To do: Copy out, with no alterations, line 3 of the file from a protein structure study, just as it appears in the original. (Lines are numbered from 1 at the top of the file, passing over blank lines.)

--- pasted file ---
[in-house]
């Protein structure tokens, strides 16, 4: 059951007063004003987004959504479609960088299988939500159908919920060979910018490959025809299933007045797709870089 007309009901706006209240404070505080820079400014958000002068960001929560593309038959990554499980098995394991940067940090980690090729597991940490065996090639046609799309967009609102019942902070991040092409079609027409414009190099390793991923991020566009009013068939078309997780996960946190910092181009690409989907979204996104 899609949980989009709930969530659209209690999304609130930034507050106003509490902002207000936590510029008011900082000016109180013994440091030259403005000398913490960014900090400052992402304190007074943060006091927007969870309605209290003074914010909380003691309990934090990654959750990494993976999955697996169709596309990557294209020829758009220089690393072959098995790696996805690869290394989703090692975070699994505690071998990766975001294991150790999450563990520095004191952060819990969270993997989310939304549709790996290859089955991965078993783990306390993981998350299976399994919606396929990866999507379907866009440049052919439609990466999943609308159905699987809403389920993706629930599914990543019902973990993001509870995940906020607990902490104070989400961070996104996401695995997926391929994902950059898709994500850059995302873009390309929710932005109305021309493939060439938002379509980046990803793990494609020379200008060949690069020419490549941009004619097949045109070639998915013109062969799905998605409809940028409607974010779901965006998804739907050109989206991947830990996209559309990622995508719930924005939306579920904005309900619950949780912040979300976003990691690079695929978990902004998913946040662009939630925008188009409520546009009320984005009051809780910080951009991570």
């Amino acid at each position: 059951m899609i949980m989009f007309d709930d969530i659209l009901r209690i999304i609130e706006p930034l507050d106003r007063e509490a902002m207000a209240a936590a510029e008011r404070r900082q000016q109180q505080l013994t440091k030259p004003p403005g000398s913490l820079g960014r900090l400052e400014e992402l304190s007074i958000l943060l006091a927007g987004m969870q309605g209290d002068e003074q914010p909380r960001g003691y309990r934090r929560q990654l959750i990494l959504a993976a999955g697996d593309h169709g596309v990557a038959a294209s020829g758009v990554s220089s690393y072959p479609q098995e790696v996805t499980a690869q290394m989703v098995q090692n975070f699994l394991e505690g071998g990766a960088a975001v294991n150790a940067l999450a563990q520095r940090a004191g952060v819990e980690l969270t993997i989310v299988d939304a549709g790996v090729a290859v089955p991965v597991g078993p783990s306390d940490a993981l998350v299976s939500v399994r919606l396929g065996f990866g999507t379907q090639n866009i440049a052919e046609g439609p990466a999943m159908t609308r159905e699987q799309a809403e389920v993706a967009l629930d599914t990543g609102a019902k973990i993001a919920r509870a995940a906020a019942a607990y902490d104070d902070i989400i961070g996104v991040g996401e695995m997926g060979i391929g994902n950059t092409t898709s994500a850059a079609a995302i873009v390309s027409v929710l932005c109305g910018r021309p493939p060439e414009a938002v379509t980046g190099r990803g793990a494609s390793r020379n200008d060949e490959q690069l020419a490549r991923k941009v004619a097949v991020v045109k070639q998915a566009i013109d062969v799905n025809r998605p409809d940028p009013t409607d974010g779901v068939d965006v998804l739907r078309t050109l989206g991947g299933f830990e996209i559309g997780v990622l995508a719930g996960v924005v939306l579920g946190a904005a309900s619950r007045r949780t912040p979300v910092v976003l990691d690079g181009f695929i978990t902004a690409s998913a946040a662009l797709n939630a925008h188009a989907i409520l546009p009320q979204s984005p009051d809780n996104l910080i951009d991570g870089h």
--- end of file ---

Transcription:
């Amino acid at each position: 059951m899609i949980m989009f007309d709930d969530i659209l009901r209690i999304i609130e706006p930034l507050d106003r007063e509490a902002m207000a209240a936590a510029e008011r404070r900082q000016q109180q505080l013994t440091k030259p004003p403005g000398s913490l820079g960014r900090l400052e400014e992402l304190s007074i958000l943060l006091a927007g987004m969870q309605g209290d002068e003074q914010p909380r960001g003691y309990r934090r929560q990654l959750i990494l959504a993976a999955g697996d593309h169709g596309v990557a038959a294209s020829g758009v990554s220089s690393y072959p479609q098995e790696v996805t499980a690869q290394m989703v098995q090692n975070f699994l394991e505690g071998g990766a960088a975001v294991n150790a940067l999450a563990q520095r940090a004191g952060v819990e980690l969270t993997i989310v299988d939304a549709g790996v090729a290859v089955p991965v597991g078993p783990s306390d940490a993981l998350v299976s939500v399994r919606l396929g065996f990866g999507t379907q090639n866009i440049a052919e046609g439609p990466a999943m159908t609308r159905e699987q799309a809403e389920v993706a967009l629930d599914t990543g609102a019902k973990i993001a919920r509870a995940a906020a019942a607990y902490d104070d902070i989400i961070g996104v991040g996401e695995m997926g060979i391929g994902n950059t092409t898709s994500a850059a079609a995302i873009v390309s027409v929710l932005c109305g910018r021309p493939p060439e414009a938002v379509t980046g190099r990803g793990a494609s390793r020379n200008d060949e490959q690069l020419a490549r991923k941009v004619a097949v991020v045109k070639q998915a566009i013109d062969v799905n025809r998605p409809d940028p009013t409607d974010g779901v068939d965006v998804l739907r078309t050109l989206g991947g299933f830990e996209i559309g997780v990622l995508a719930g996960v924005v939306l579920g946190a904005a309900s619950r007045r949780t912040p979300v910092v976003l990691d690079g181009f695929i978990t902004a690409s998913a946040a662009l797709n939630a925008h188009a989907i409520l546009p009320q979204s984005p009051d809780n996104l910080i951009d991570g870089h």